The Rugby World Cup is coming up, and I’m here to convince you to brave the brutal 13-hour time difference with Japan for a reason you might not expect: the Georgian national rugby team.
The Georgians’ rugby jerseys are emblazoned with a simple vine down the back. That vine comes from a tradition in which warriors of the Black Sea nation strapped vines to their backs before battle, so if they were to perish, their bodies would nourish the vine as it decomposed.
This acceptance of the brutality of human existence defines the Georgian approach to rugby. They play with a warrior’s mindset. They let no inch go unearned and ram into every tackle with blood in their eyes. Watching the Georgians play rugby seems as if it might not be unlike their warrior past. Men like star Viktor Kolelishvili don’t come out of thin air. He is a hulking forward who looks like the type to solve his problems by punching them in the face. He comes from a tradition of playing lelo burti, the traditional Georgian sport, where this is the norm.
Lelo is a game designed to prevent violent conflict between towns, but it barely does its job. There is a ball, a field and two teams, but largely no other rules. Hitting people with rocks, playing with 1,000 people on your team and punching someone in the face are all fair game. Lelo, with its medieval roots, is now played only once a year.
Most of the rules are a little sanitized, but still, two people died in the chaos when they played last spring.
Rugby became the most popular sport in the nation of Georgia after an occupying Russian and a French doctor realized that lelo burti resembled rugby without the kicking and violence, so they introduced the nation to the sport. You can draw a parallel between Georgians playing rugby and Iroquois playing lacrosse – the sport might be a little different from how their ancestors played, but it’s in their blood. Whereas lacrosse stars like Tehoka Nanticoke play with serenity and grace afforded to them by their experience in a lacrosse-crazy culture, the Georgians seem to have developed a similar affinity for the sport of rugby.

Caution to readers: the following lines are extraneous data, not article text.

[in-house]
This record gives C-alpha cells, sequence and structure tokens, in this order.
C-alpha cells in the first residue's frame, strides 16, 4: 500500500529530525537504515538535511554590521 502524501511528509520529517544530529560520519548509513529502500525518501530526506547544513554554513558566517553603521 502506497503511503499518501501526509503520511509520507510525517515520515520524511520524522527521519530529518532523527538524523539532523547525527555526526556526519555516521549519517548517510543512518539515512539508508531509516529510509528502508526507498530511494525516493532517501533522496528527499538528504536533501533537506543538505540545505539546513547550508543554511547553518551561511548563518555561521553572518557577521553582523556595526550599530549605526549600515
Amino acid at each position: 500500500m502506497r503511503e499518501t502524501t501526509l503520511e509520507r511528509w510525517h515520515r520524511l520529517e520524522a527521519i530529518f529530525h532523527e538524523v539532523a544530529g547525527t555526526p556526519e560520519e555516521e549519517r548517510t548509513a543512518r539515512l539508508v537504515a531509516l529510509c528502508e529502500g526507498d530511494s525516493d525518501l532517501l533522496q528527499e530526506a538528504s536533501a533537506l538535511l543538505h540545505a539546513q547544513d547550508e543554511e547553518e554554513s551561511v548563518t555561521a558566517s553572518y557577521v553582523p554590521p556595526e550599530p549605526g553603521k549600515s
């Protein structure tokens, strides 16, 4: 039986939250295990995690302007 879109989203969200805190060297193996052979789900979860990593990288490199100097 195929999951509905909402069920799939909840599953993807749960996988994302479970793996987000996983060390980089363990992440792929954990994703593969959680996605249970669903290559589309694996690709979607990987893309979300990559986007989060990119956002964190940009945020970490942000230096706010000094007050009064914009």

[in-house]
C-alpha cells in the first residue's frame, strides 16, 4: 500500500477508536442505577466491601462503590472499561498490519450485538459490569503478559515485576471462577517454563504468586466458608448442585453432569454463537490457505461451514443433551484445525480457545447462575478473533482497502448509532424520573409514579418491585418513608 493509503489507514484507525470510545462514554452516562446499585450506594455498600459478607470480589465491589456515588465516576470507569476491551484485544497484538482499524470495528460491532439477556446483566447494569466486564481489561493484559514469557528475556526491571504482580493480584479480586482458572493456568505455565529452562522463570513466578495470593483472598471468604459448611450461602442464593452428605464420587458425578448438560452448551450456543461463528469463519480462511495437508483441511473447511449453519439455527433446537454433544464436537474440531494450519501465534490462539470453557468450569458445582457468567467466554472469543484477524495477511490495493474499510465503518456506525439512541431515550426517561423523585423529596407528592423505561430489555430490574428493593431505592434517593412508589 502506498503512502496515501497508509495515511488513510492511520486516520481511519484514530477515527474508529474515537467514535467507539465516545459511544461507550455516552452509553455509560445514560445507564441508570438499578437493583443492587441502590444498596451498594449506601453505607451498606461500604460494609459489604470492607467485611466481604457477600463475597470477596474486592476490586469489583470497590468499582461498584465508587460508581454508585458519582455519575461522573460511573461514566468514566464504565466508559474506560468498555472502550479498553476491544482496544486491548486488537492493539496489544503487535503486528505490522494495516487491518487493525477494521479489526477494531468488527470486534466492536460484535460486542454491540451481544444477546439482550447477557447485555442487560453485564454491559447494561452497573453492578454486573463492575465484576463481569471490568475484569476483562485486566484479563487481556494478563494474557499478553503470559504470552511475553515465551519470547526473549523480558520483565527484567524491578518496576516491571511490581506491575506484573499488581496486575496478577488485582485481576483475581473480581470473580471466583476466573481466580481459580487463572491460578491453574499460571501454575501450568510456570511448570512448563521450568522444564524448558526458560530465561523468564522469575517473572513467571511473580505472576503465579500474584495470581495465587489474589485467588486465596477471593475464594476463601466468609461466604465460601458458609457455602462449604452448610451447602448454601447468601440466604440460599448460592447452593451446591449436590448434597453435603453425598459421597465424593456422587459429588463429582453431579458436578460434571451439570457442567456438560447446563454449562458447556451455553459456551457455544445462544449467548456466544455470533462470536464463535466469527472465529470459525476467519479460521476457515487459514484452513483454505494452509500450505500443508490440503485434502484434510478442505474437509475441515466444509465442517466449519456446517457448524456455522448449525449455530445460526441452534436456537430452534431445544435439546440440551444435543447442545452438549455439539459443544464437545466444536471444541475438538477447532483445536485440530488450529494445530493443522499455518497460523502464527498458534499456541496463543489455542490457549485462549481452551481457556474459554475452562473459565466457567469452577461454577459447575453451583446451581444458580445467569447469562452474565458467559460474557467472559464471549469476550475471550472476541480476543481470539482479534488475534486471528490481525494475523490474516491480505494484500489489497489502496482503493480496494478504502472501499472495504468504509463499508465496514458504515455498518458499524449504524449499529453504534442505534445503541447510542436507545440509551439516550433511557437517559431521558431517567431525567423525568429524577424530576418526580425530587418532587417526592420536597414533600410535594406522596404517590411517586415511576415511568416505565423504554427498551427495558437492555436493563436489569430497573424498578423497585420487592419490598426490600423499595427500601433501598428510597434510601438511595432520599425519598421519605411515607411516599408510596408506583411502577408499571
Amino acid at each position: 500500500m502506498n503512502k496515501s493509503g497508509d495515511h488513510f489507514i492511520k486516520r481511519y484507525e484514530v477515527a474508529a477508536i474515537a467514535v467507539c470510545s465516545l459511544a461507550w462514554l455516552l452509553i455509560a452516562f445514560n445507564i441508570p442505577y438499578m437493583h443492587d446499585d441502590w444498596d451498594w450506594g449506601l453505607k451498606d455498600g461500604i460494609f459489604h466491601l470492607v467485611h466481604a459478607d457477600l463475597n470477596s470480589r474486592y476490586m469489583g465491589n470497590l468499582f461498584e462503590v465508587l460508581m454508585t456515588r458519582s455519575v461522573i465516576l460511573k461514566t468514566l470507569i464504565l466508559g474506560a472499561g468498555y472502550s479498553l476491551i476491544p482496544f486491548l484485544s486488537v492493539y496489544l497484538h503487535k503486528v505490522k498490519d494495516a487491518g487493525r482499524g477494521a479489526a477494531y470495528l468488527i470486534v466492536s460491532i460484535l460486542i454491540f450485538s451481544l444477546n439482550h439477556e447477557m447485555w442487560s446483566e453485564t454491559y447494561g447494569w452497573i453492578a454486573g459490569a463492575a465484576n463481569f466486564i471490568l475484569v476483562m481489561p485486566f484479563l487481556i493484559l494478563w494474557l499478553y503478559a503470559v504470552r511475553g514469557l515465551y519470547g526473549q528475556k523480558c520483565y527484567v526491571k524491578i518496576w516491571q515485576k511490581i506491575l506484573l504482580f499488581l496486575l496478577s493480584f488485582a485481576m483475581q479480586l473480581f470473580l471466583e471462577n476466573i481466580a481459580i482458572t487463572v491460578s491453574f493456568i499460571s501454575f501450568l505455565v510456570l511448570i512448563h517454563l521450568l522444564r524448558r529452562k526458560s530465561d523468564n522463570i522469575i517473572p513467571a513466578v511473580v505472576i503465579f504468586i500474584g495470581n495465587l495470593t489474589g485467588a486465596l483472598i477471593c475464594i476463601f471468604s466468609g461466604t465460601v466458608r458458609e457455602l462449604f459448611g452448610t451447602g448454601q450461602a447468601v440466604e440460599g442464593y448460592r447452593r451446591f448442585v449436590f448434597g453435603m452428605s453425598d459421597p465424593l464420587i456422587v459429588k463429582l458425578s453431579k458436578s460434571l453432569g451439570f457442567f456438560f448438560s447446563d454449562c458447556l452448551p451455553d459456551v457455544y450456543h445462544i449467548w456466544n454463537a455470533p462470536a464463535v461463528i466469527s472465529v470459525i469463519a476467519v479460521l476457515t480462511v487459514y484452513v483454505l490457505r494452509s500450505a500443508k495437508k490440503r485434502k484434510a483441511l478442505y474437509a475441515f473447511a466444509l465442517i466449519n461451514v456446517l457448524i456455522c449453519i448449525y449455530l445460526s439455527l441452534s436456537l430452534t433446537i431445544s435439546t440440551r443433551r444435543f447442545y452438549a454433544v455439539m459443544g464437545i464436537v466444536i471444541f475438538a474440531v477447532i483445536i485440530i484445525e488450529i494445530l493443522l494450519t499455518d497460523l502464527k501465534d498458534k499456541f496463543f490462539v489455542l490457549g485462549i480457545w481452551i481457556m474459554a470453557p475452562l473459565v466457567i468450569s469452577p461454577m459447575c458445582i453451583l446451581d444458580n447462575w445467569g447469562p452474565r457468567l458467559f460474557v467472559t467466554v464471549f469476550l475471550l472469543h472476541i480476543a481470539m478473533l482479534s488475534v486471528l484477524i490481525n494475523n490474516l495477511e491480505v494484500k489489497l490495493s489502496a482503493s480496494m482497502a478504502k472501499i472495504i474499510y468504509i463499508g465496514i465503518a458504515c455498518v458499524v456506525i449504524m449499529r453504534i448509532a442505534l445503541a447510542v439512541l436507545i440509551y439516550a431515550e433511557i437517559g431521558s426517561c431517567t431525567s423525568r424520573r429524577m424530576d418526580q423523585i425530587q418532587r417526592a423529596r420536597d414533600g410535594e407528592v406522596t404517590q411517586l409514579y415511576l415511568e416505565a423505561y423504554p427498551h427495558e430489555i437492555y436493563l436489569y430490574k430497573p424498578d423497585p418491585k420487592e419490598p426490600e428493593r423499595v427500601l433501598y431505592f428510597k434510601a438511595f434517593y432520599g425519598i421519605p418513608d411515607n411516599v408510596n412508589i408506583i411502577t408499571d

After World Rugby reorganized the Georgian rugby team’s place in the World Cup in 2003 to make it less lopsided, Georgian rugby exploded in popularity. The skill of their top team consequently improved greatly. By 2007, Lelos, as the team is nicknamed, were ready to shock the world at the next World Cup.
“With all respect to the great teams, we are here not to enjoy rugby, but fight on the pitch,” said Mamuka Gorgodze before a fateful group stage match against Ireland. After a Georgian score was controversially revoked, the Lelos lost 14-10. To come within moments of unseating such a phenomenal side – Ireland was ranked second in the world at the time – was the spark which ignited the fire for Georgian rugby. Imagine if Duke was almost beaten by the Amherst men’s basketball team.
Georgia is now rolling towards the 2019 World Cup with an arsenal of assets. They have a player nicknamed “The Nightmare,” arguably the world’s best scrum, and a seemingly-endless roster from which they select their starting lineup. Most importantly, due to the rise of the sport in the nation, they have Vasil Lobzhanidze, who is as useful to the Georgian side as his last name would be in a game of Scrabble. Winning rugby games requires someone to tell the players where to go, and Lobzhanidze has played rugby – not just lelo – since birth, and consequently has that second-nature sense for the game you usually only see in New Zealanders.
Having a game manager might create a fantastic run for one of the greatest dark horse teams of all time. If anything, they’re worth watching for the sheer passion of a tiny nation attempting to impose their will on the giants of the sport. All the strength of entrenched powerhouses in rugby are stacked against them, but perhaps the forces of history will guide them to victory.
So, when you inevitably are hit with a case of mid-semester insomnia, too fried to keep working on your paper but too hopped up on caffeine to sleep, think of the Rugby World Cup. Underdog stories mean so much to the world of sports – they are truly one of the images which even the uninvested viewer can latch on to. Georgian rugby, forged in a brutal furnace, should tempt you into flipping on NBC Sports and watching a sport you’ll never watch again at 3 a.m.